listen magazine feature
the invisible but indispensible ballet rehearsal pianist
By Marcia Adair
A room full of the what looks like the world’s most flexible hobos plié demi and grande, the sea of arms waving as gracefully as any anemone. All the while, the slow movement of Beethoven’s Op. 13 Piano Sonata burbles along, framing, but not restricting. The most smartly leotarded man in the room, the Royal Ballet’s recently retired soloist Brian Maloney, issues an elaborately coded set of instructions. Arms and torsos stiffen and the legs begin a series of small, controlled movements. Beethoven is left behind and a relaxed but jolly The Entertainer gives the whole scene a look of mechanical toys.
It doesn’t matter if the dancer debuted in Giselle last night or went on an epic bender: the morning company class is a non-negotiable ritual. Ninety minutes of movement warm the body, center the mind and prepare the company for the next twenty-four hours of rehearsals and performances. The general order of the exercises is the same as it has been since the dancer’s first lesson: barre work, traveling, turning, jumping — but it is up to the teacher to determine what exactly will happen, rather like a church service or yoga class.
This flexibility and reliance on memory can undo even the most experienced instrumental accompanist. The received idea of ballet pianists is that they are at the bottom of the totem pole, working, as they do, out of the public eye with people who don’t really care about music. On the surface it seems easy enough — small bits of light classics in triple and duple meter with a maybe a show tune or two thrown in for fun. Plié. Sauté. Soutenu. And again on the other side.
Ballet pianists at a top company will have about ten seconds to choose the music for the exercise from the library of tunes in their heads. As lovely as it is, the sonata repertoire they spent hours learning in their uni accompaniment class is useless when the teacher asks for something in a bouncy 3.
“Musicians often don’t like ballet because they know too much,” says pianist Jonathan Still. A veteran of company class, rehearsals and exams with the top companies in the United Kingdom and Europe, he’s seen his share of dancers. “You’ve got this sort of top-down bias as a musician because you know how the music goes and how it looks.” Ballet dancers do everything from memory and don’t necessarily read music, so they experience music in a different way.
Take a waltz, for example. Says Still: “A dancer will hear that and think it’s in four because they will count along the line of the tune, whereas a musician will say ‘No, it’s in three,’ and the only reason the musician knows it’s in 3/4 is because they’ve seen it written down.” Because dancers use the music to help them order their steps, it seems logical to assume that they value rhythm over melody; a waltz is a waltz whether it’s Strauss or Shostakovich.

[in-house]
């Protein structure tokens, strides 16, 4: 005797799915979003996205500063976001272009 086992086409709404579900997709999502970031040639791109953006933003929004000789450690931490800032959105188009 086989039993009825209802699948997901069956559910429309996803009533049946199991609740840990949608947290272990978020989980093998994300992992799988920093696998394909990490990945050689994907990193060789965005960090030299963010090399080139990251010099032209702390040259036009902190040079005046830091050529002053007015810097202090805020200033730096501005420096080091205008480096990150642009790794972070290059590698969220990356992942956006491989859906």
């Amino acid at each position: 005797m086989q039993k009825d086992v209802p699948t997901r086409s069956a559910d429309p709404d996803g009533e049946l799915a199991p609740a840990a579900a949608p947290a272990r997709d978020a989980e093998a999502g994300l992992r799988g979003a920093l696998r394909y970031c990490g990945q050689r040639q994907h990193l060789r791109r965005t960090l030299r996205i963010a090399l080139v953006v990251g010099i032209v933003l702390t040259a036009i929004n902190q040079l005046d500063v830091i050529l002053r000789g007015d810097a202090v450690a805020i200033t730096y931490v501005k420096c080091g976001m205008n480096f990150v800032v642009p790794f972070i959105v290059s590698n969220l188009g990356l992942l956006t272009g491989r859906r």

But according to Still, who has seen hundreds of dancers in action, this is not the case. “I was talking to a colleague about this the other day and our feeling is the actually the opposite,” he says. “Ballet dancers tend to focus on melody. It’s what they respond to, not rhythm. If you watch a dancer, particularly if they are dancing to slow music, they are feeling the entire line of something. A musician will watch and count beats and feel like the movement is out of time.”
Form is another kind of shorthand that can be baffling to new company pianists. Knowing that when a teacher requests a mazurka he or she means something in a lively triple meter with accent on the second or third beats is an enormous time-saver. Though the dancers don’t actually do the steps for a polonaise or polka, the exercises were standardized in the nineteenth century, when everyone did.
‘Ballet dancers tend to focus on melody. It’s what they respond to, not rhythm. if you watch a dancer, they are feeling the entire line.’
Even the idea of rhythm itself is different in a dance class. “If a teacher marks an exercise in three, you could choose something in 6/8, 12/8, 3/8 or even 4/4 in triplets,” says Still. “As long as the underlying rhythm is right, how it is notated doesn’t really matter. It quite often happens that you read things that are really in three and have been written in three but should have been notated in 12/8 or 4/4 with triplets. Some of the nocturnes, for example, are in 4/4 but anyone who doesn’t know the score would feel a definite triple pulse. After a while, you start to think of your repertoire in terms of how it sounds rather than how it looks.”
Other ballet pianists have taken advantage of this and have cleverly transformed pop songs into the polonaises, waltzes and polkas required for company class. Beyoncé’s “Single Ladies” transmogrified for the Ballet Goes Pop album into something suitable for battements frappés still retains the bounce that made the original such a delight.
Back at the Royal Opera, the class is winding down. The controlled movements of the opening exercises have given way to stitched-together sequences of runs, turns and jumps. The pianist plays a juicy Viennese waltz, the fat downbeats of which launch the barrel-rolling men like a series of circus trampolines. Maloney requests a coda and almost immediately the man in the corner delivers a slightly less manic 4/4; all the better to support the showing off to come. The girls spin away, trying to match the 32 fouettés of Odile and Swanilda. The boys jump and turn faster and higher, with flourishes impressive enough for any Russian judge. Then, with a delicate cadence and a thank you very much, it’s all over. For now. After rehearsal for most and performance for some, the whole thing starts again tomorrow.
This article originally appeared in Listen: Life with Music & Culture, Steinway & Sons’ award-winning magazine.